I haven't paid much attention to the time, but I shot a look over to see the time, 3 am, we'd been here since 7 pm. I am stood leaning over you, I trace the lines on your face with my finger. It's been a long night in A and E.
I go back to my friends' house who lives near the hospital at 4am just to get my head down for an hour or two. Then I race back in, my friend gives me a lift.
The scans were fine, they are still not sure why where the bone flap was taken out there is big swelling. They rule out meningitis, but with each potential diagnosis they give me I have to try and calm a racing heart, try and focus out of my fuzzy light headedness.
I have a fear of hospitals now. Terror that they won't listen to what I am telling them, that the consequence will be much worse. I explain to everyone who assesses you 'we've been here before you see, and they didn't listen, that's why we're here now. If they'd listened 16 months ago, Alex wouldn't be like this.' I think I am doing well at keeping the hysteria out of my voice, but I guess my eyes betray me, it speaks enough for them to get what I am trying to say.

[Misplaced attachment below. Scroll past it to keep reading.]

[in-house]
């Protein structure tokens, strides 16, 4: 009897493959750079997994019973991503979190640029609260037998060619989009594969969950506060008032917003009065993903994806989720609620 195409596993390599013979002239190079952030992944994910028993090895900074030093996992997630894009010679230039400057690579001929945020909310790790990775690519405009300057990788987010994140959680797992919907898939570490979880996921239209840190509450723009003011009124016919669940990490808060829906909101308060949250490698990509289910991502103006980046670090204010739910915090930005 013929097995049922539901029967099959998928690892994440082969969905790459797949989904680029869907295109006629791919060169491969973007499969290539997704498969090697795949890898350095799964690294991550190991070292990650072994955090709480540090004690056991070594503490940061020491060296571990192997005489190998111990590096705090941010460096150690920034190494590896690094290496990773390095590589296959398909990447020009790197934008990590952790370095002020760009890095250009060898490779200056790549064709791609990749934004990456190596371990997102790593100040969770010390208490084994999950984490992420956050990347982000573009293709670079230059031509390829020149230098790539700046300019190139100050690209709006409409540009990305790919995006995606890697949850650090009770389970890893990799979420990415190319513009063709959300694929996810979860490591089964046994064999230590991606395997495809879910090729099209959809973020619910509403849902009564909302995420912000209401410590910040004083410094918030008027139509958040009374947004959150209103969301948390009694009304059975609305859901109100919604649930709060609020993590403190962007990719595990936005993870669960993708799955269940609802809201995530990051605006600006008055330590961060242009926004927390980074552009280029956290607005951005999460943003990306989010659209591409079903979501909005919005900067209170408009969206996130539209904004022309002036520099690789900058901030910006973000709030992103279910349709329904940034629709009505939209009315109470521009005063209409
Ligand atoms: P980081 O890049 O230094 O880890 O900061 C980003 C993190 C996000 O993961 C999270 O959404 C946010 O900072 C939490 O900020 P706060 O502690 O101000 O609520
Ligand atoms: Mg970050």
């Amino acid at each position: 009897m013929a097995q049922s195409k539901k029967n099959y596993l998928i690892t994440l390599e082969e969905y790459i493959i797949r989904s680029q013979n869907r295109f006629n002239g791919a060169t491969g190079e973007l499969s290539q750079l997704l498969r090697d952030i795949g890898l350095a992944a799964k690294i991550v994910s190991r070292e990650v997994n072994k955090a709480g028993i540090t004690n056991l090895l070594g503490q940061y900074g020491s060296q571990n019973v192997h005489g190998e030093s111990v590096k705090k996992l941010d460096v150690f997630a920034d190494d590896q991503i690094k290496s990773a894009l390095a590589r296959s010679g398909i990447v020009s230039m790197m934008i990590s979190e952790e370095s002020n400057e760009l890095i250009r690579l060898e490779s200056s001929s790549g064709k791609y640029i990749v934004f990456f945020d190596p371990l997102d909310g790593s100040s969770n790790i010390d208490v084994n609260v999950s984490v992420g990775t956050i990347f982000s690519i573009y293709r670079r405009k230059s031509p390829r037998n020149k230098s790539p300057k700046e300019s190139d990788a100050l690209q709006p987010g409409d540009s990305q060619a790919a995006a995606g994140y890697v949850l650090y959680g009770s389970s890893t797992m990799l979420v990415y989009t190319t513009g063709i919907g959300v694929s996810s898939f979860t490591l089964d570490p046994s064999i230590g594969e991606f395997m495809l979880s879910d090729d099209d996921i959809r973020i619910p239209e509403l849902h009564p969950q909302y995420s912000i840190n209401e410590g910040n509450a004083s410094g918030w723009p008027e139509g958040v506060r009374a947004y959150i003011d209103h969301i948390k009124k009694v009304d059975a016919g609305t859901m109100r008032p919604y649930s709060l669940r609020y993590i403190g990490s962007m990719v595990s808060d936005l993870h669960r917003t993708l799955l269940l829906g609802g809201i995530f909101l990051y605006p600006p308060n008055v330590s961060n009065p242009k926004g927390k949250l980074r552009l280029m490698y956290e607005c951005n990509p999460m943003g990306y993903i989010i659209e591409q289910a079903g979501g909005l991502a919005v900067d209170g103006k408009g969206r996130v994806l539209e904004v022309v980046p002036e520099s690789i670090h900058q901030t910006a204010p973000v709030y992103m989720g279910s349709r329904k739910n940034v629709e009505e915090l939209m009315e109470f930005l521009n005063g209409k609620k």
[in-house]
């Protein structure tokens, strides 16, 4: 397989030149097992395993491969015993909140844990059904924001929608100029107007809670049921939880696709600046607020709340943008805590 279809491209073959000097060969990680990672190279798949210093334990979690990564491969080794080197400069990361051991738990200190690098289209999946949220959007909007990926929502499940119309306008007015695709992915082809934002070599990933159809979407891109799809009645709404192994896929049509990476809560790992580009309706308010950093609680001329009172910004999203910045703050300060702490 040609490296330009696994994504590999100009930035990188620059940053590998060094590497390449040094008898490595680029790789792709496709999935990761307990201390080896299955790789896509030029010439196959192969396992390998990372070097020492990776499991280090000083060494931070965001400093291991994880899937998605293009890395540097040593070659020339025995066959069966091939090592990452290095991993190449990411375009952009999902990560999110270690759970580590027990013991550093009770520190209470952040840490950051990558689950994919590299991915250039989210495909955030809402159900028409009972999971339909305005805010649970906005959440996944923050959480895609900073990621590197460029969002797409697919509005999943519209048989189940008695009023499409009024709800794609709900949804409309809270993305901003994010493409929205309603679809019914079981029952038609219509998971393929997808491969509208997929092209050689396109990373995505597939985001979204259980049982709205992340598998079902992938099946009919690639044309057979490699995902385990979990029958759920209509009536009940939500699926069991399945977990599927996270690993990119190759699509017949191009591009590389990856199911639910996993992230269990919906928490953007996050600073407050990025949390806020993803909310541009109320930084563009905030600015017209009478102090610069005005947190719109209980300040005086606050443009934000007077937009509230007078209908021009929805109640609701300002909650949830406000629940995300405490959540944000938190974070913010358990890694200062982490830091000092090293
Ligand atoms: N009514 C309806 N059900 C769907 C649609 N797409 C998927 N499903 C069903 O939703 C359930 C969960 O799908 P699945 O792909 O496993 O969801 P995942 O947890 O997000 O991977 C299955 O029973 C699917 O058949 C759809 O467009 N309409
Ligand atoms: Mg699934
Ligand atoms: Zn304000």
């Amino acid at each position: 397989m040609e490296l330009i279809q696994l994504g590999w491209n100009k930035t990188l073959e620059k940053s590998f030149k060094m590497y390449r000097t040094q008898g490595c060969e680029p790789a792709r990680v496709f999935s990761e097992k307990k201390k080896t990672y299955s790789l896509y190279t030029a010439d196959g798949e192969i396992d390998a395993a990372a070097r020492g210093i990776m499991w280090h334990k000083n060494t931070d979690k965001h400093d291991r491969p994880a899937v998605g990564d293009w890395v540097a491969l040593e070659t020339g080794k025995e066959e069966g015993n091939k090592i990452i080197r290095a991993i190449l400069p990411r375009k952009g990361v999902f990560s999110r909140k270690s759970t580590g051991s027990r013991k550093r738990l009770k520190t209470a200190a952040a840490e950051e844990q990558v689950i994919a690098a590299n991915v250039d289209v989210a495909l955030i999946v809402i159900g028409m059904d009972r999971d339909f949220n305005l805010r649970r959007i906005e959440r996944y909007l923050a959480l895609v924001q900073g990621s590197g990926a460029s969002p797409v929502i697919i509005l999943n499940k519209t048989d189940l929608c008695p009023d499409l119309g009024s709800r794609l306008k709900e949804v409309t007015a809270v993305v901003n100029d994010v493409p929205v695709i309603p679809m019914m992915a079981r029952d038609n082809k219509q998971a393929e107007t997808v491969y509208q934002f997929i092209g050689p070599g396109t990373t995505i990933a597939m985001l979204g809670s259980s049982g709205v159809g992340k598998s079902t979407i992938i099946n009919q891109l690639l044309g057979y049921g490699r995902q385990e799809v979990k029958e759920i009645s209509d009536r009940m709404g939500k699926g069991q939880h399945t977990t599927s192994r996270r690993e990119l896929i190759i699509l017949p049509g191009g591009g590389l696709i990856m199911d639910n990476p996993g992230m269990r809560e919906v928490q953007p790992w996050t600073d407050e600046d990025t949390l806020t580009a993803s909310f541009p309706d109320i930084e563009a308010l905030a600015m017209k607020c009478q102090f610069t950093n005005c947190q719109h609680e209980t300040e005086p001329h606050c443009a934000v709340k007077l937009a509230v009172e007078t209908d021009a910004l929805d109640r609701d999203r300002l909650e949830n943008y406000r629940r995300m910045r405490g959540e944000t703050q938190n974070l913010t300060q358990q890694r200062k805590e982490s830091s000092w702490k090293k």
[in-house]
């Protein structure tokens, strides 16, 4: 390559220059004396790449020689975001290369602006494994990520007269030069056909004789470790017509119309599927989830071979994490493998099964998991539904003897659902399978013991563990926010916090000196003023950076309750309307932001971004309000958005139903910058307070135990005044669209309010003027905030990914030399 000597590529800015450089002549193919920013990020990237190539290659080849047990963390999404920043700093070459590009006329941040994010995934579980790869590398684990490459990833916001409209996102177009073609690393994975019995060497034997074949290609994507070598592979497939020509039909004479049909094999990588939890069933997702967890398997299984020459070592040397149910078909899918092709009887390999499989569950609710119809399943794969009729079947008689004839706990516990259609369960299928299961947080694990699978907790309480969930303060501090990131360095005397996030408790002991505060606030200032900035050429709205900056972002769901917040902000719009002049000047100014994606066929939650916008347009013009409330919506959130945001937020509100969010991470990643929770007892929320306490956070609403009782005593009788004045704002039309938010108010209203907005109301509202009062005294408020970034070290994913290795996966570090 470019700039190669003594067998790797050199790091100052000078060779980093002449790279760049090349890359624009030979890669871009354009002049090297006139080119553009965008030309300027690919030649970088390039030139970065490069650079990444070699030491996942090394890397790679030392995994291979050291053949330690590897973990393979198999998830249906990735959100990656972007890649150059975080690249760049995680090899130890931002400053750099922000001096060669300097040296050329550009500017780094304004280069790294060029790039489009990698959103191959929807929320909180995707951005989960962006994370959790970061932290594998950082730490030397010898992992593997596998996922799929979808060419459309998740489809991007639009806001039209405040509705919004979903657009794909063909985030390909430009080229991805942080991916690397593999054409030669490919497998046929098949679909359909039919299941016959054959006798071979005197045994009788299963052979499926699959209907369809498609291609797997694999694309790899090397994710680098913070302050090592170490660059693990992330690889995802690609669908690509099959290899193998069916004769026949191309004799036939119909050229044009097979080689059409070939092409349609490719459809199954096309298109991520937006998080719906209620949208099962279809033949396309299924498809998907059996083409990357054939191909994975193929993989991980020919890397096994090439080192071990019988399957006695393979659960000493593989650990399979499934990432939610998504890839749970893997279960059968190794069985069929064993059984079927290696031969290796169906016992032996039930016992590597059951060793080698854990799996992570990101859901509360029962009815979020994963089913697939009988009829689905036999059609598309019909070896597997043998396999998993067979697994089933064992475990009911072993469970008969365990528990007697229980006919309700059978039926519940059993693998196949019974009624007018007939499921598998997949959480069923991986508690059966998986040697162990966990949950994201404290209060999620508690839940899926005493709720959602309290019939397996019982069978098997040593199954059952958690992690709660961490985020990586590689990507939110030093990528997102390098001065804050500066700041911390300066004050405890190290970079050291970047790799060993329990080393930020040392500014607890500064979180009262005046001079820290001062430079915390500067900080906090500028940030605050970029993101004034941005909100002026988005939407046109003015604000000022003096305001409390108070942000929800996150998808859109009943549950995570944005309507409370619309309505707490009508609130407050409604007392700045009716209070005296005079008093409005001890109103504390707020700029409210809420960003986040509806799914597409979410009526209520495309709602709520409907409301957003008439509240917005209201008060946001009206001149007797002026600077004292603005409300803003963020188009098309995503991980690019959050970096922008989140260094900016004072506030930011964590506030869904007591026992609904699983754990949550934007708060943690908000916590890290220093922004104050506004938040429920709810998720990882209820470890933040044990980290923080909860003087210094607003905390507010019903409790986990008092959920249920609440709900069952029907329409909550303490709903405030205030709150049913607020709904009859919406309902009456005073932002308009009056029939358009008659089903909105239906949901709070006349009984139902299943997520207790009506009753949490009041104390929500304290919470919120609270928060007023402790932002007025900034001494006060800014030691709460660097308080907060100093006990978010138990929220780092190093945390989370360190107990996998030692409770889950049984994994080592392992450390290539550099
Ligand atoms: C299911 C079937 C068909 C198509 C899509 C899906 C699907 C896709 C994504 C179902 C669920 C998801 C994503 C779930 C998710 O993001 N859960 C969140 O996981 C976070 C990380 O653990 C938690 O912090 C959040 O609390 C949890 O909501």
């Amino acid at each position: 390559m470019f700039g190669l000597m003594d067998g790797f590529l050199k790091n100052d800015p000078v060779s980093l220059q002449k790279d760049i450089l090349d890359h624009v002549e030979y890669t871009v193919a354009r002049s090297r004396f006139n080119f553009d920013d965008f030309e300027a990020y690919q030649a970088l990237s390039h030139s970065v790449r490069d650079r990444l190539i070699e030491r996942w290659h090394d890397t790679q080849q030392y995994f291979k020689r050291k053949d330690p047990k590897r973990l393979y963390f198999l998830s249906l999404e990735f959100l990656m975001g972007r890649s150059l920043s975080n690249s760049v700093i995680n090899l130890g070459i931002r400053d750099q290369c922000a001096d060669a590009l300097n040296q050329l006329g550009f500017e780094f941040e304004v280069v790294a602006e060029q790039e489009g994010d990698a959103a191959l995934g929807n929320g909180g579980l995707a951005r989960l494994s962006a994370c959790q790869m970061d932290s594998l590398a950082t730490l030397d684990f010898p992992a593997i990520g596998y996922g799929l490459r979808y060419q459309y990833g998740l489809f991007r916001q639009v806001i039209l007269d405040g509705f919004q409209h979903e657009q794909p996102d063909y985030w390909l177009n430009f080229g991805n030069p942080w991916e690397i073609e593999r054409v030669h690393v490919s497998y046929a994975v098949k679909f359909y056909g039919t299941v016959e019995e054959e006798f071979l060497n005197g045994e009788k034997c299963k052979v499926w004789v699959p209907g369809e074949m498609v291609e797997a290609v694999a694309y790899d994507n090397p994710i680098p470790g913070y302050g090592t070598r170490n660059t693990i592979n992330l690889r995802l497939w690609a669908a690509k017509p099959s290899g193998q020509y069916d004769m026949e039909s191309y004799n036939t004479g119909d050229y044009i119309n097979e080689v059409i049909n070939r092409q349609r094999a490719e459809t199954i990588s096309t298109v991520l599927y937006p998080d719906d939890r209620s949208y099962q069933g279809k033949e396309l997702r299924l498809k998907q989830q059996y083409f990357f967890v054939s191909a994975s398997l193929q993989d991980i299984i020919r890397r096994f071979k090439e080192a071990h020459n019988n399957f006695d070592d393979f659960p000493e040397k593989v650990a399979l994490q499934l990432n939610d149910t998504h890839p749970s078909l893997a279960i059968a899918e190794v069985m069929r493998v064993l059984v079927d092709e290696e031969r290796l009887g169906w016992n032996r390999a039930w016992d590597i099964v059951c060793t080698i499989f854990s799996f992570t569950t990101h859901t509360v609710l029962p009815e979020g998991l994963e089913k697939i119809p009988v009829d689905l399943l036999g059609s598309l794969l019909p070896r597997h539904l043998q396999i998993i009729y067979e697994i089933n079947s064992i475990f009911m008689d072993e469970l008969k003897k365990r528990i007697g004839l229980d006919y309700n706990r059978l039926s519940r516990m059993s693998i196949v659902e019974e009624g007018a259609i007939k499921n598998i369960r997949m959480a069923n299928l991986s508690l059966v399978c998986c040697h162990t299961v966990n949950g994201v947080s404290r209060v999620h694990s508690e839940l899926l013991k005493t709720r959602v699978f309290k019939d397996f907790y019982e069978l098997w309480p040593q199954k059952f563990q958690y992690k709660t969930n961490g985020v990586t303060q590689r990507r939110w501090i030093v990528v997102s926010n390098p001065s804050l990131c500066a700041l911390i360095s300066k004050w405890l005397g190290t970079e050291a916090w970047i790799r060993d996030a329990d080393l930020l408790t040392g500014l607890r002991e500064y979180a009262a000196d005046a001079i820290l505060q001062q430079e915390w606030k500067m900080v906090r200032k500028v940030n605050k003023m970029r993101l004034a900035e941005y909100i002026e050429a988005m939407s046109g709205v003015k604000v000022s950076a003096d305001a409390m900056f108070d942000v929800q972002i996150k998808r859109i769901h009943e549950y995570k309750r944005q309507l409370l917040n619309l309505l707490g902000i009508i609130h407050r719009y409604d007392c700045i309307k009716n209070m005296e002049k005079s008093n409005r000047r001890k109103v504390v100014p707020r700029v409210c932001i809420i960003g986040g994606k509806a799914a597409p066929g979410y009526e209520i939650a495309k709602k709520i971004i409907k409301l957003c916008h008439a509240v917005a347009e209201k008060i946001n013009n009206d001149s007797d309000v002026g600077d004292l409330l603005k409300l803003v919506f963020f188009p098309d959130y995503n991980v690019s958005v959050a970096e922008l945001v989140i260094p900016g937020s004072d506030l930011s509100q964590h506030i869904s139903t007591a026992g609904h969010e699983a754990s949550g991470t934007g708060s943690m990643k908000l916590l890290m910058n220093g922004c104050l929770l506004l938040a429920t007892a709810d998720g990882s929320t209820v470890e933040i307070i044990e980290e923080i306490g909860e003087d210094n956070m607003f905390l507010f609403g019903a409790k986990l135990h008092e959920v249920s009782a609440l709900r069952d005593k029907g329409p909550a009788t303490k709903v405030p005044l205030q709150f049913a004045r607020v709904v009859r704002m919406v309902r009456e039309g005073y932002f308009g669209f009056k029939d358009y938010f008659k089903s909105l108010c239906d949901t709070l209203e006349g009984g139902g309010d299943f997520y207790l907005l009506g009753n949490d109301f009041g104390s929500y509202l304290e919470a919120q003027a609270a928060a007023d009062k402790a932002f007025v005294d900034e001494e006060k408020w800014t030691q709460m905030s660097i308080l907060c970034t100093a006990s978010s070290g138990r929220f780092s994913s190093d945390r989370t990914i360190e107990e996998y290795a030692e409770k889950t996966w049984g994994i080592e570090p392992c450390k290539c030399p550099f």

They think it's an infection you have picked up in the spinal cord and brain fluid. Luckily I was there and insisted you got checked out...
A lumbar puncture now, and now, 15 hours after we got here I am feeling very lightheaded as the Dr inserts the needle, I don't look, but I can't help feeling queasy.
You are ok in yourself, I check every other minute! So the longer it goes on, the calmer I start to feel.
We wait now, you lie in the hospital bed in front of me, I'm on a plastic chair with a polystyrene cup of tea I paid £1.20 for!
The beeps are deafening, the bustle, the noise, clipping of heels, rattling of trolleys, beepers, walkie talkies crackle out announcements.
Everyone has rallied and looked after the kids for me. I want to be there to pick them up from school reassure them that it's all ok and I am still around.
Then I'll come back in when they're in bed tonight.
It's strange what a visual prompt can do, seeing that swelling protruding from the piece of skull you have missing, it grabs at me like iron tongs round my throat and I find it hard to push away the feelings I had that time before, when things were really bad. I just focus and I focus on the fact you seem ok.
This life is so fragile.
Each day I am reminded vividly of that.